If a borrower should ever default on a loan against their home such as
a mortgage or a home-equity loan, creditors may claim their home as payment
though a process known as
foreclosure. In the state of Texas, the process of foreclosure lasts around 160 days
and involves several steps. Our firm has detailed what happens from the
first time a homeowner misses a payment to eviction.
1. Missed payment: Borrowers who miss payments are often given a 10 to 15 day grace period
to make their payment before being assessed a late fee. This fee will
often be five percent of both the principal and interest of the late payment.
2. Multiple missed payments: Borrowers who miss more than one payment in a row will likely receive a
letter reminding them to catch up on their payments and attempt to collect.
Debtors should not ignore these letters or phone calls as they can be
provide a useful opportunity to negotiate an agreement and avoid foreclosure.
3. Breach letter: After a debtor has been more than 120 days delinquent on payments, lenders
in Texas may send a breach or demand letter to the debtor informing them
that their loan is in default and that judicial or nonjudicial foreclosure
may be sought. Most foreclosures in the state of Texas are do not require
a lender to go to court as long as the deed of trust has a “power
of sale clause,” or a section that details the lender’s right
to pursue nonjudicial foreclosure. This letter must include the borrower’s
default, what is needed to cure the default, a date by which this default
must be cured, and that failing to cure the default will result in acceleration
4. Notice of Default and Intent to Accelerate: Under Texas law, lenders must send borrowers a notice of default and intent
to accelerate. This notice must provide a minimum of 20 days to cure the
default before pursuing seizure and sale of the property.
5. Notice of Sale: If the cure period expires and the borrower has not cured the default,
the lender will inform the borrowers of their intent to sell the property.
This notice will be sent to each borrower who is responsible for the debt
and will include the date, time, and location of the sale. Notices of
sale are filed with the county clerk in the county in which the property
is located and are displayed on the door of the same county courthouse.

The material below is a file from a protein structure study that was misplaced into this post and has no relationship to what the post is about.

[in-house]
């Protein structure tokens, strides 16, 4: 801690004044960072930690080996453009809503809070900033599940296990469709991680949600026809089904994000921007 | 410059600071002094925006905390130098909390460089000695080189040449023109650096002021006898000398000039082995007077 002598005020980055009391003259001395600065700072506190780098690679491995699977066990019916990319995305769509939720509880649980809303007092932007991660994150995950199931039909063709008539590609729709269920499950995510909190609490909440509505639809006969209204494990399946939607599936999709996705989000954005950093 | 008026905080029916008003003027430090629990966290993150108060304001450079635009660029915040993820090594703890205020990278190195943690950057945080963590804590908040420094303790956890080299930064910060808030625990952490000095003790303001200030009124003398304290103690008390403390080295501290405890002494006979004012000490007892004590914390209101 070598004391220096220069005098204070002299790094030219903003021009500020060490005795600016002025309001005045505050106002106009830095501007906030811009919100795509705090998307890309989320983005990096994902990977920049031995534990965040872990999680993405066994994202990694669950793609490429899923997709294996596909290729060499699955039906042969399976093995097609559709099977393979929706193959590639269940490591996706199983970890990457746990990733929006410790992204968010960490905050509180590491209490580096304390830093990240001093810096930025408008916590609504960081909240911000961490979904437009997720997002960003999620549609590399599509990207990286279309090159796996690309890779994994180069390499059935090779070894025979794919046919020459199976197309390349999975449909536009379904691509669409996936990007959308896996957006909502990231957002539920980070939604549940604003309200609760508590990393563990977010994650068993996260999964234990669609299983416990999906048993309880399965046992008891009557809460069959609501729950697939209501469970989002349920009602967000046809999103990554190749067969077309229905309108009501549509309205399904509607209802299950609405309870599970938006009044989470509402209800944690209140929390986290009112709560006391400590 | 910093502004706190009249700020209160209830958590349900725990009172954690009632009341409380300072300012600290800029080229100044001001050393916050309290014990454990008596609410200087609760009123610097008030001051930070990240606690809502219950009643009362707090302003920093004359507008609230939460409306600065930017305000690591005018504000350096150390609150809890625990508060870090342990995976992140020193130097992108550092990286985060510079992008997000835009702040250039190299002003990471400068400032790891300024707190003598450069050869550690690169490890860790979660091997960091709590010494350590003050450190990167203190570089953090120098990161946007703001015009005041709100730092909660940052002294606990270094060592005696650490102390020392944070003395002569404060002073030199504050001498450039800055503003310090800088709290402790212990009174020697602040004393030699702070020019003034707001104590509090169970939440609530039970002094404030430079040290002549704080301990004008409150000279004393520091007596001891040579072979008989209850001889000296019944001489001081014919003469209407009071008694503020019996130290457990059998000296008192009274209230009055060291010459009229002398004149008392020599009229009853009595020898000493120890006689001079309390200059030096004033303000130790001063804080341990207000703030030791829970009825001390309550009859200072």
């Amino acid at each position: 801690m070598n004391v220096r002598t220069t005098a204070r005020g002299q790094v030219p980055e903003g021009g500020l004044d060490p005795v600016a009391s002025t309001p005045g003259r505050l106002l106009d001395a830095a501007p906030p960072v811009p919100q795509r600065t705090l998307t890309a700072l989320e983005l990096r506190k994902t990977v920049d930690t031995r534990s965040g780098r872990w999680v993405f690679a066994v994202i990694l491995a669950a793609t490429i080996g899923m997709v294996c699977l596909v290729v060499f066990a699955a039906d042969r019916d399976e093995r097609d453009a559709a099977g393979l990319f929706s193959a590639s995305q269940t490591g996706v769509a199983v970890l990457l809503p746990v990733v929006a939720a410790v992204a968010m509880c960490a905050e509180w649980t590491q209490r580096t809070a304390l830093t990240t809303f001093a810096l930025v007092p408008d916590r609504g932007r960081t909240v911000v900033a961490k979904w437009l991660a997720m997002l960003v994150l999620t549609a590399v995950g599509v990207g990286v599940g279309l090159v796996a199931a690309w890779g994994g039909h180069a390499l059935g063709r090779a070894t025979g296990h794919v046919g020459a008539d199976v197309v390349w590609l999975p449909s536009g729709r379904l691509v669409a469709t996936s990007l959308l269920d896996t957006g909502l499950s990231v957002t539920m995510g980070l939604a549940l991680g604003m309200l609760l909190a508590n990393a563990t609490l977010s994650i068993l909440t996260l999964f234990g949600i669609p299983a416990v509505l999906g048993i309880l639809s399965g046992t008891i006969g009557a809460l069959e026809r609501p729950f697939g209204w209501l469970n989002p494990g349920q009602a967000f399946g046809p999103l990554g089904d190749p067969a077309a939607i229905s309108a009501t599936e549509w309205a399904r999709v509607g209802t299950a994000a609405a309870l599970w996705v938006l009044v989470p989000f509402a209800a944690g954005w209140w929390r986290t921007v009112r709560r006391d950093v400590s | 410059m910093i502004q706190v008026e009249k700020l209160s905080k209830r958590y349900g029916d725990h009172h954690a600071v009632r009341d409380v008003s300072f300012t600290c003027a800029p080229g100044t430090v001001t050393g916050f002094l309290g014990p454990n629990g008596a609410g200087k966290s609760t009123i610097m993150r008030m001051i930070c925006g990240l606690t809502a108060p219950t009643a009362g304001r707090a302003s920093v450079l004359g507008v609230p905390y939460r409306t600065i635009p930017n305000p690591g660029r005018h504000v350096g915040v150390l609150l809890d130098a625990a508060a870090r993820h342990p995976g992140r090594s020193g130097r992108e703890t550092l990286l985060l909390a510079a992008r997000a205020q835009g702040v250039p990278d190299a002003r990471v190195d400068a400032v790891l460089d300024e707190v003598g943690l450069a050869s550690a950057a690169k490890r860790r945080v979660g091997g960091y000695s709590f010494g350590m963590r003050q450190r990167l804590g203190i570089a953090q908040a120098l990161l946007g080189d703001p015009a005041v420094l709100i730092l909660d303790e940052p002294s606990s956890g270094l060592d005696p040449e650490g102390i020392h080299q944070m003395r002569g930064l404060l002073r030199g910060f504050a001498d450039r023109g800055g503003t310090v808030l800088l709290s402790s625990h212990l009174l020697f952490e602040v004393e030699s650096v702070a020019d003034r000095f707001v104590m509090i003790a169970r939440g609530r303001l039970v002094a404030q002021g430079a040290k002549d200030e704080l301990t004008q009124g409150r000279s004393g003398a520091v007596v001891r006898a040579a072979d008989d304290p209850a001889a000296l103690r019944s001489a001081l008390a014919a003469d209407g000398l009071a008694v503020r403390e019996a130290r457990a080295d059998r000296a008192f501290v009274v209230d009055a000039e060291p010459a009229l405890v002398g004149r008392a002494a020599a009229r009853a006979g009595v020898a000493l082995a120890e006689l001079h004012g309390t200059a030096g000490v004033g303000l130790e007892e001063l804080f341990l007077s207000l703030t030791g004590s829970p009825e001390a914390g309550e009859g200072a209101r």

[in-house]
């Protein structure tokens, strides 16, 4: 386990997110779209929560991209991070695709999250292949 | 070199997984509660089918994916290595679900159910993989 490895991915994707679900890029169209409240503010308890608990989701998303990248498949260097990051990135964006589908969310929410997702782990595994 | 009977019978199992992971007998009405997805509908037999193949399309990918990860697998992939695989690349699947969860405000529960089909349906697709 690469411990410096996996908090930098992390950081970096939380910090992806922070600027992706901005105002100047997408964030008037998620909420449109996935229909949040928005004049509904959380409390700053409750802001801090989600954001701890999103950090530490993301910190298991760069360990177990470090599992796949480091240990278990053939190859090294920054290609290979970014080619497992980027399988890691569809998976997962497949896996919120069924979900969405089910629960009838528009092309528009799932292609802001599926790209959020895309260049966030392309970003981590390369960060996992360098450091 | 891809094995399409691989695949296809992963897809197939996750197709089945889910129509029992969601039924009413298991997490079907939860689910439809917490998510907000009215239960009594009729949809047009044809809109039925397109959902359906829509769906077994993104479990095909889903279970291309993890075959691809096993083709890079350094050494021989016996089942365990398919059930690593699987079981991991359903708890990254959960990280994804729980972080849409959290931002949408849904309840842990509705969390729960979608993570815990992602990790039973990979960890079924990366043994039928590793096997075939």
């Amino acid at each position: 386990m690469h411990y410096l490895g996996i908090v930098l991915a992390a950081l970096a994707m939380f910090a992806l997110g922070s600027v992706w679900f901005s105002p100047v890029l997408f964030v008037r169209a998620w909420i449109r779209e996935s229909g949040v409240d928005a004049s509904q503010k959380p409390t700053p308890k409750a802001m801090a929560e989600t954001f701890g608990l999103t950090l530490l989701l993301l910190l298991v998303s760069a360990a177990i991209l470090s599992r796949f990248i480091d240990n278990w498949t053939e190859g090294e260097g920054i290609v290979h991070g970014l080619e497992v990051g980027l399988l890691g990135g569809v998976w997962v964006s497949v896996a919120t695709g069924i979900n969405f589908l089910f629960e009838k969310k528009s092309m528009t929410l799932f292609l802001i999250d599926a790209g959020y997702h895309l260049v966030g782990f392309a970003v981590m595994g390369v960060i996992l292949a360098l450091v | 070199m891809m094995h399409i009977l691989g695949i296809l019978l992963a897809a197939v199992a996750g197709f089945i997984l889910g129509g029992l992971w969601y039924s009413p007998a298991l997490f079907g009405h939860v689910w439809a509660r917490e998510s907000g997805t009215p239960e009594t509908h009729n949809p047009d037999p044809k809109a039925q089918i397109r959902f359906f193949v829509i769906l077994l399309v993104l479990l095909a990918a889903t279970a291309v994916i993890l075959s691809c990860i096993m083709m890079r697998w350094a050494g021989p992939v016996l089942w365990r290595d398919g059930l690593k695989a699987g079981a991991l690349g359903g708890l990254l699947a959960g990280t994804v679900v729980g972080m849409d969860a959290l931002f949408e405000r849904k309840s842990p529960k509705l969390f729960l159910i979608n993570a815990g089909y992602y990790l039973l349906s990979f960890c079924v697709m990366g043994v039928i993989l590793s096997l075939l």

6. Foreclosure sale: The county courthouse holds foreclosure sales on the first Tuesday of every
month from 10 am to 4 pm. These sales take an auction format and foreclosed
properties are either sold to the highest bidder or reclaimed by the lender.
7. Deficiency judgments: If the sale price of the property is less than the total amount owed, a
lender can file a lawsuit against the debtor in pursuit of a deficiency
judgment to cover the difference. Debtors are granted a credit for the
difference between the market value of the property and the sale price
to be used towards covering this judgment.
8. Eviction: Borrowers must leave a property after it is sold or else eviction will
be sought. While some lenders may offer to pay tenants a certain amount
of money in exchange for their agreement to vacate the premises, others
may choose serve the tenants with a notice to leave within three days
and file an eviction lawsuit. The courts will often grant this judgement
and issue a writ of possession after five days have passed. The sheriff’s
department will issue tenants a 24-hour warning to evict before forcibly
removing them from the property.
Facing Foreclosure? Call (817) 285-8017
If you are behind on your mortgage or have already received a notice of
foreclosure on your property, it is vital you contact a knowledgeable
Fort Worth bankruptcy attorney from The Pritchard Law Firm as soon as possible to protect your rights.
With more than 45 years of experience, we are intimately familiar with
the process of foreclosure and can maximize your chances of being able
to keep your home.
Contact our office online or
request a free consultation today to get started.